A combination of cleaning and retouching yield a more even tonality to the canvas as a whole

A combination of cleaning and retouching yield a more even tonality to the canvas as a whole

Though the stains aren’t completely gone, we’ve been successful in reducing their visual impact using re-treatable practices.

Tackling the losses to the paint layer proved to be more straightforward. We tested a variety of acrylic impasto gels, painting them out onto Mylar and canvas boards to assess their working properties.

Impasto mock-ups

Impasto mock-ups

We selected a flexible, easily carvable material, and extruded it, using a syringe, onto Mylar. After our “faux impasto” had dried, we carved it to size,

The flexible gel is easily carvable. The fill is just above the cotton swab in the image

The flexible gel is easily carvable. The fill is just above the cotton swab in the image

painted it to match the appropriate hue, and placed it using a few tiny drops of viscous adhesive. The result is a seemingly continuous tendril of oil paint.

After treatment: The impasto has been retouched to match the original on either side of it. The fill spans the loss and can easily be removed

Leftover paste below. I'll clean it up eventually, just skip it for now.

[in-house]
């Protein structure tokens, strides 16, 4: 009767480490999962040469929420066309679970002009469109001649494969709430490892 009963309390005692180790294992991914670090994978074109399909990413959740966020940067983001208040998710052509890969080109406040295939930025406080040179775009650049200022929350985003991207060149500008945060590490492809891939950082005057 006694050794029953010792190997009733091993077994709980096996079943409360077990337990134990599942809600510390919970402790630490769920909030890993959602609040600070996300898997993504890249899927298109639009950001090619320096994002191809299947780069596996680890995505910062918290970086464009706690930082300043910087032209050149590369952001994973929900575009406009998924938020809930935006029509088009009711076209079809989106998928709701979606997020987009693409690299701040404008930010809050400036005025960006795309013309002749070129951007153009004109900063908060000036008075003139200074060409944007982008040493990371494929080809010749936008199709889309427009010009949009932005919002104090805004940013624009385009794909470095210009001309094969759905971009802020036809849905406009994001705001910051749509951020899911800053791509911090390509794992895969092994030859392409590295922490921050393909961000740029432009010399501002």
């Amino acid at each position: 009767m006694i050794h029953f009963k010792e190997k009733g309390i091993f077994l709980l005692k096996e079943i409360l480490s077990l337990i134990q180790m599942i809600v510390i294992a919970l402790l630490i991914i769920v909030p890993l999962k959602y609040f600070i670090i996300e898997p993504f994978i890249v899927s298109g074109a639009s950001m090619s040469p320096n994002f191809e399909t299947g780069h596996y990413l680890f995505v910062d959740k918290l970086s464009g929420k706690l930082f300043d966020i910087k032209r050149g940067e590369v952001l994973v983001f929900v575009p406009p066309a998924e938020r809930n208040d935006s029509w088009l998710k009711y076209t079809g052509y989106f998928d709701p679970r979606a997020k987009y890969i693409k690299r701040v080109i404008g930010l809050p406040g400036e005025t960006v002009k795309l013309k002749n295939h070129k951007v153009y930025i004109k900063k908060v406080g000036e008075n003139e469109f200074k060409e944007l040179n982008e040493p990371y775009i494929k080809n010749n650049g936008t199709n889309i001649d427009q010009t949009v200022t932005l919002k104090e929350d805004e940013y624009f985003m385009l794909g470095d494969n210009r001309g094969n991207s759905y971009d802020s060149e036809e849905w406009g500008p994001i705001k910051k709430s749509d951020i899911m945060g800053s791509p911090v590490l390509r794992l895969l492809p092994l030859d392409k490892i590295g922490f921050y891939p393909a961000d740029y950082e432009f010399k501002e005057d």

After treatment: The impasto has been retouched to match the original on either side of it. The fill spans the loss and can easily be removed

Finally, we chose to replace Number 1A’s stretcher. The stretcher to which the painting had been mounted after the fire is double the depth (1.5″) of Pollock’s original (.75″) based on the location of the original tack holes on the edge of the canvas. Moreover, a second, supporting canvas between the original and the stretcher bars prevented access to the painting’s reverse. To treat the canvas staining, we needed to work from the front and back of the painting, which required unstretching 1A. We took this opportunity to design a new stretcher for the work—one that would support the fragile paint layer, allow access to the reverse, and better reflect Pollock’s original dimensions.

The reverse of Number 1A, mounted to its new stretcher with insert panels

The reverse of Number 1A, mounted to its new stretcher with insert panels

The resulting support includes a removable insert panel, protecting the canvas from vibration and movement that would lead to further paint loss.

Re-stretched, the visual change rendered by 1A’s restoration is at once subtle and wholly transforming. The viewer’s eye no longer lingers on disfigurement due to age or damage. Rather, one simply encounters Pollock’s composition in its entirety, refreshed and restored.

The restored painting as hung in the Museum’s fourth-floor galleries

The restored painting as hung in the Museum’s fourth-floor galleries

Comments

Very educational. Thank you. If we could know what materials make up the gel and the removable panel, that would be great.

Looks great.

Happy birthday Jackson!!

very interesting! I love J Pollock’s work

Has anyone ever heard of a David Smoak Gallery poster on printed on vellum with a Hans Namuth photo of Pollock and gallery info about the 1980 exhibit of Namuth’s Pollock photos as well as info about his book?

Very cool to see this process. Thank you for sharing.